arithmetic suggests, therefore, that such omissions may run as
high as five or ten thousand; five or ten thousand instances, that is
the meaning is simply copulative. On the other hand, the number
of cases where the verb can appropriately be rendered by some
expression which denotes becoming is very, very large indeed.
Whatever else may or may not be said, one certainly would not
draw from this the conclusion that the simple copulative use is the
normal use. While it is highly likely that Brown, Driver, and
Briggs could have supplied more examples had they considered it
worthwhile, it still remains true that the simple copulative sense is
placed last in the list and is then illustrated by a very small sample
only, a substantial proportion of even these being a little ambiguous.
By contrast with the actual evidence, one recent writer stated
categorically that the sense of "became" is so rare as to be found
only six times in the whole of the Pentateuch. As it stands, assuming
the writer meant precisely what his words imply, the statement is
demonstrably false. For example, the English reader will find the
following seventeen instances in Genesis alone, viz., Gen. 2.7,
10; 3.22; 9.15; 18.18; 19.26; 20.12; 21.20; 24.67; 32.10 (verse
11 in the Hebrew text); 34.16; 37.20; 47.20 and 26; 48.19 (twice);
and 49.15. Other occurrences elsewhere are listed in Appendix
XIII: the total exceeds 133.
Furthermore, it must be remembered that these are not by any
means all the instances in which is translated "became" (or
"become", "had become", etc.) but only those observable in the
Authorized Version. There are many other English translations
which supply us with further instances.* And it must be remembered
that English translations represent only one group of versions among
many. There are Latin, French, German, Greek, and dozens of
other versions besides the English ones. In these one may observe
many more instances.
For example, the Latin Vulgate has rendered as "became" in
thirteen instances in Genesis chapter 1 alone! Even more strikingly,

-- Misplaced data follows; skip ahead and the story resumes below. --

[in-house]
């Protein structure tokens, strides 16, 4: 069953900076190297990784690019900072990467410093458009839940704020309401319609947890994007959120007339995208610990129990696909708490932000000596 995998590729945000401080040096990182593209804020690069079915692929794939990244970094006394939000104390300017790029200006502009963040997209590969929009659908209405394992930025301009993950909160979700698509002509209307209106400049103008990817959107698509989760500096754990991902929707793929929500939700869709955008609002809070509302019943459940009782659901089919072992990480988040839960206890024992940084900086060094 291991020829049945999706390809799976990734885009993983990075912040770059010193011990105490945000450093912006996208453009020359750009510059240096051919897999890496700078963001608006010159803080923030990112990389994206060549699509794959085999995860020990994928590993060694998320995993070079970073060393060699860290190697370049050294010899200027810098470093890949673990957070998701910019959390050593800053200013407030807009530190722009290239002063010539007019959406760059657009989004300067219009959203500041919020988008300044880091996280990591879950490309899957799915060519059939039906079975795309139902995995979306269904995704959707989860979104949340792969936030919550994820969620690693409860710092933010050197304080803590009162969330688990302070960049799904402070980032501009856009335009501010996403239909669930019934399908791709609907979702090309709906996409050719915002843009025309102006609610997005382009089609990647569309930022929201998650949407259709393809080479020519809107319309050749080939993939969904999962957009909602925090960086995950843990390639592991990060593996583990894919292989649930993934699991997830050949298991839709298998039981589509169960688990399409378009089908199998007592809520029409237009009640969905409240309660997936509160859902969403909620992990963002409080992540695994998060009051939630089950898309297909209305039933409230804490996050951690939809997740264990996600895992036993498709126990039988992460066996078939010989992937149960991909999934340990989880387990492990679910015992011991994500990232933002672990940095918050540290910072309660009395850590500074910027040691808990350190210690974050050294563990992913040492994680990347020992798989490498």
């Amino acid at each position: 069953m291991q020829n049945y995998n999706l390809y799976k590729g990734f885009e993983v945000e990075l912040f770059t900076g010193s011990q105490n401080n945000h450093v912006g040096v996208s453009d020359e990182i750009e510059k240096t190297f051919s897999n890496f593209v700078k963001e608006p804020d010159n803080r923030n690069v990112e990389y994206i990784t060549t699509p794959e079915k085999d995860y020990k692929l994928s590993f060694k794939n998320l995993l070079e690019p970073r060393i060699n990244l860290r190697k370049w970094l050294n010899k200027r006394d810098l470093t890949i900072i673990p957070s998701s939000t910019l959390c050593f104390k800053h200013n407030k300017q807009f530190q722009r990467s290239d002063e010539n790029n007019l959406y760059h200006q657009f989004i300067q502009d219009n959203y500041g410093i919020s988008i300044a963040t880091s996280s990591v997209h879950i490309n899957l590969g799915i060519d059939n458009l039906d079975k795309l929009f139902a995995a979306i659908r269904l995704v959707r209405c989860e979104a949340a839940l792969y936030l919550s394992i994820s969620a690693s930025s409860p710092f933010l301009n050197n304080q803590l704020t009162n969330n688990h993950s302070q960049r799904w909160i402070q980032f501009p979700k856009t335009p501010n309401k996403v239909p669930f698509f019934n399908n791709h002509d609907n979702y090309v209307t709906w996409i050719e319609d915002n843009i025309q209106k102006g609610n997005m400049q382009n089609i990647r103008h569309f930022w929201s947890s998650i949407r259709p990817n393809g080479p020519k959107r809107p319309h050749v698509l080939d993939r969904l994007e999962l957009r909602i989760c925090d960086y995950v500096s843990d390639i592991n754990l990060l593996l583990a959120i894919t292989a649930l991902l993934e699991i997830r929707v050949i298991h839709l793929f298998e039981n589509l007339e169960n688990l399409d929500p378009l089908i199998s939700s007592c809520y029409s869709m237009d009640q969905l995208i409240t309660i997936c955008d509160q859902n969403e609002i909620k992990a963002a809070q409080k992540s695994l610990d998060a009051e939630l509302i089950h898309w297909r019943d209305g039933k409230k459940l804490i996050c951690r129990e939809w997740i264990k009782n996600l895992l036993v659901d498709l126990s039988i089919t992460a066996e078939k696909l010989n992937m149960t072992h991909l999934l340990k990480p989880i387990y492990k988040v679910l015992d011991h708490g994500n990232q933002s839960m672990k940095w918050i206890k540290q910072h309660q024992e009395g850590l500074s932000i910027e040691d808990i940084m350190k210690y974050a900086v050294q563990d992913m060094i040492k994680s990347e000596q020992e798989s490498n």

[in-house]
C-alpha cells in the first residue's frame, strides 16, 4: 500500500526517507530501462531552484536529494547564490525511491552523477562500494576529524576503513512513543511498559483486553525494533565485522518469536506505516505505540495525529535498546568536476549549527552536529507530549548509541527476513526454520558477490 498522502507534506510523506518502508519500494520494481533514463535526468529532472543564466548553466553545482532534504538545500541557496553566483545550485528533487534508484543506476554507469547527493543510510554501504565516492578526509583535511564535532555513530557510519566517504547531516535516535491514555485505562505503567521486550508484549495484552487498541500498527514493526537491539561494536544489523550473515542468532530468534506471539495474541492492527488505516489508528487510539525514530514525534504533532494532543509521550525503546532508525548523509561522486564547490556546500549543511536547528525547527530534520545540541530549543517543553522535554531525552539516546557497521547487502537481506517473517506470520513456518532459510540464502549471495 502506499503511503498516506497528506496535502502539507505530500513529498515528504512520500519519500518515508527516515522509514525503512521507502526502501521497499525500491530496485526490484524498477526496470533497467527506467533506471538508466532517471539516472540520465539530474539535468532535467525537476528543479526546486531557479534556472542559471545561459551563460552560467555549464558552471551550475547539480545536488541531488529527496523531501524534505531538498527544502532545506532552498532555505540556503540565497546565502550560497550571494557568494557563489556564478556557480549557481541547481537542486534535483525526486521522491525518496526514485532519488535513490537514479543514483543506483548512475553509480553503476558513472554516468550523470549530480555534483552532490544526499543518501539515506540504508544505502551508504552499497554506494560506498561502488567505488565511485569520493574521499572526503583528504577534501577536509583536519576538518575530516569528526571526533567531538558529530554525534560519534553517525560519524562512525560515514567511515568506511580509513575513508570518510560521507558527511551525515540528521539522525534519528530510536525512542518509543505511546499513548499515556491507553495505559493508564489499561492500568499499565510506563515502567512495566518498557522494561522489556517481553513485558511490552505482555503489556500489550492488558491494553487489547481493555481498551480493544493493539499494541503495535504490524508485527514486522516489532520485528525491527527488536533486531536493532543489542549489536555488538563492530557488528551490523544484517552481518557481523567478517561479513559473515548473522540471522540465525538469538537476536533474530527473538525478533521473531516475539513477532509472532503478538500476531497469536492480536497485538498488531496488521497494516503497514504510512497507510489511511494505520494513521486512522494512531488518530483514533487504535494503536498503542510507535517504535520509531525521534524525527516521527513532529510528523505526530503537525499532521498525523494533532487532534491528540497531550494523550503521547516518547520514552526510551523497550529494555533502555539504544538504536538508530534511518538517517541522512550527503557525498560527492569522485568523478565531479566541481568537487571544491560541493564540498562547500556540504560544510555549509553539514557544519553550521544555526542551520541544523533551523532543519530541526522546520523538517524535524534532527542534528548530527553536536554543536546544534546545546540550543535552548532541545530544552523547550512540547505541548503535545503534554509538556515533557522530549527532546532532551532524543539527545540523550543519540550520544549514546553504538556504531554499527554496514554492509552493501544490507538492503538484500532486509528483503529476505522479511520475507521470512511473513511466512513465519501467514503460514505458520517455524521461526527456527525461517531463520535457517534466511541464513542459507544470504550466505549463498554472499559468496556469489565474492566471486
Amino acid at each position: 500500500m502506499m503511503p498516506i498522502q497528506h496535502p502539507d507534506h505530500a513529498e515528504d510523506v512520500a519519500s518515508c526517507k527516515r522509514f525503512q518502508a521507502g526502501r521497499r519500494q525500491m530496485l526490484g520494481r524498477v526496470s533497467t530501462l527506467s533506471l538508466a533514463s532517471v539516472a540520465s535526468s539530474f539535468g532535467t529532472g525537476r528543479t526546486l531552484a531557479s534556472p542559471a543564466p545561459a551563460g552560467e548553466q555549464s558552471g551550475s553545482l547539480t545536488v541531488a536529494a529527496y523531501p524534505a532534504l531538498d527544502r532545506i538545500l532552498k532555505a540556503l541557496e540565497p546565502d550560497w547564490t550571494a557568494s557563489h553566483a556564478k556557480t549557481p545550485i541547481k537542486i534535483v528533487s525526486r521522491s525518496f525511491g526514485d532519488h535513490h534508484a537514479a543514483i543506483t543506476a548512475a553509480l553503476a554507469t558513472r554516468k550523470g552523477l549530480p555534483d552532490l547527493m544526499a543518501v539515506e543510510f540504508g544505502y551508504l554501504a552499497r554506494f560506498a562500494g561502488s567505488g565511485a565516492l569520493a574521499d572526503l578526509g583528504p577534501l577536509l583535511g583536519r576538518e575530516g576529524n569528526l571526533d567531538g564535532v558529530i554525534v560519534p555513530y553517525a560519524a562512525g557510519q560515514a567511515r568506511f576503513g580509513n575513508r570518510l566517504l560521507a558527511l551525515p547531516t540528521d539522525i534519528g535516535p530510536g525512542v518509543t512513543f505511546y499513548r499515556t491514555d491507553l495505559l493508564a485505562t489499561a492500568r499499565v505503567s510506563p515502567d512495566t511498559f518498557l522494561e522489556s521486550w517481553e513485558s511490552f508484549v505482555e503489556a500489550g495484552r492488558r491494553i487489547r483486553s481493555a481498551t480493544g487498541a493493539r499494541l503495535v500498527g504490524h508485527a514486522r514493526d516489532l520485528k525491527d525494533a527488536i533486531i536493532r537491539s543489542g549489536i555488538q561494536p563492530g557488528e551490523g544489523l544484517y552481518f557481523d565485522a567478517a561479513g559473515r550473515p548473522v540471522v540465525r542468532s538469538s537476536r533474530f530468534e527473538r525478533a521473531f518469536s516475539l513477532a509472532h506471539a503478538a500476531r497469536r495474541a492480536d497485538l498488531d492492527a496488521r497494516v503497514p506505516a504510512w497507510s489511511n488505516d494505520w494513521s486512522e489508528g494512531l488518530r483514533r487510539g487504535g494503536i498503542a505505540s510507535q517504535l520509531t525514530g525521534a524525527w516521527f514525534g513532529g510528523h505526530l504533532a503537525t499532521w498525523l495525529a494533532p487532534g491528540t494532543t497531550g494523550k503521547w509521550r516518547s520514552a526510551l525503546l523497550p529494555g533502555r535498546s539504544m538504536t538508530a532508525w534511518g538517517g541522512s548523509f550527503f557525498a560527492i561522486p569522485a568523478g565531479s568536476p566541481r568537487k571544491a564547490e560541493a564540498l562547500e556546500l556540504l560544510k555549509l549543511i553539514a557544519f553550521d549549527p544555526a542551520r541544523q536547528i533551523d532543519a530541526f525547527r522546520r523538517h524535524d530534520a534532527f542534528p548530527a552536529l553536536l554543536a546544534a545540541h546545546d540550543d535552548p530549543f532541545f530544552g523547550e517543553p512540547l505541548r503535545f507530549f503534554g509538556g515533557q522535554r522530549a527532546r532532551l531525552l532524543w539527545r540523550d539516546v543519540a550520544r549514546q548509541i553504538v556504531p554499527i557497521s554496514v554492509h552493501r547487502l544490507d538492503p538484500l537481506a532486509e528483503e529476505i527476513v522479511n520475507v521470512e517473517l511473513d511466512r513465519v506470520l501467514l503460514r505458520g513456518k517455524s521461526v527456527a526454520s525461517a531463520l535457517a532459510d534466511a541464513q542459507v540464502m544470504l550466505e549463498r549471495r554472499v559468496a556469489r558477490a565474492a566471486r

the Greek Septuagint translation renders as "became" in 22 cases
in Genesis 1. Throughout the whole of Genesis this version trans-
lated the verb as "became" 146 times: in Genesis and Exodus together
the total becomes 201 times: in the Pentateuch as a whole 298 times:
and some 1500 times throughout the whole Old Testament including
* See on this, Chapter IV, The Witness of Various
counting. The count may be slightly out one way or the other, but
certainly it is essentially correct and probably errs only by being an
understatement if anything. I may have missed a few but I certainly
did not invent any! Moreover, the figures do not include cases
where is rendered by some entirely different word that better
expresses by circumlocution its dynamic sense of "becoming".
The sad truth is that the issue can no longer be explored except
within the framework of a controversy which has crystallized itself
around the "Gap Theory". When the challenge of Geology brought
into sharper focus the importance of this particular exegesis, the
argument was not unnaturally shifted from the linguistic evidence of
the text of Genesis itself to an examination of other passages of the
Bible which it was believed contributed light on the matter. So the
is sue be came one of the "interpretation" rather than the precise and
careful analysis of Gen. 1.2 which is really the critical issue.
It may be argued with some force that if the case is rested primar-
ily on the linguistic evidence of Gen .1.2, it can never have compelling
weight because by far the great majority of authorities are so strongly
against it. But authorities are not always right. For exam pie,
from the very earliest times in English translations that I have been
able to examine thus far, the fifth verse of the first chapter of the
"Song of Solomon" has been rendered, "I am black but comely....".
I have so far found only one honourable exception. Yet the truth of
the matter is that the Hebrew word translated "but" is more frequently
rendered "and" in the English of the Old Testament. There is no
question that "but" is perfectly allowable here. Nevertheless, "and"
is its more usual meaning, and though there are a number of other
alternatives that could have been chosen, such as "yet", "neverthe-
less", etc. , common usage easily confirms the fact that the Hebrew
waw is much more frequently employed as a con-junctive than a dis-
junctive. Normally the context readily determines which it is.
Then why has it been rendered "but" in this passage where, by this
simple expedient, the speaker is in effect being made to apologize
for the colour of her skin? The answer, of course, is that the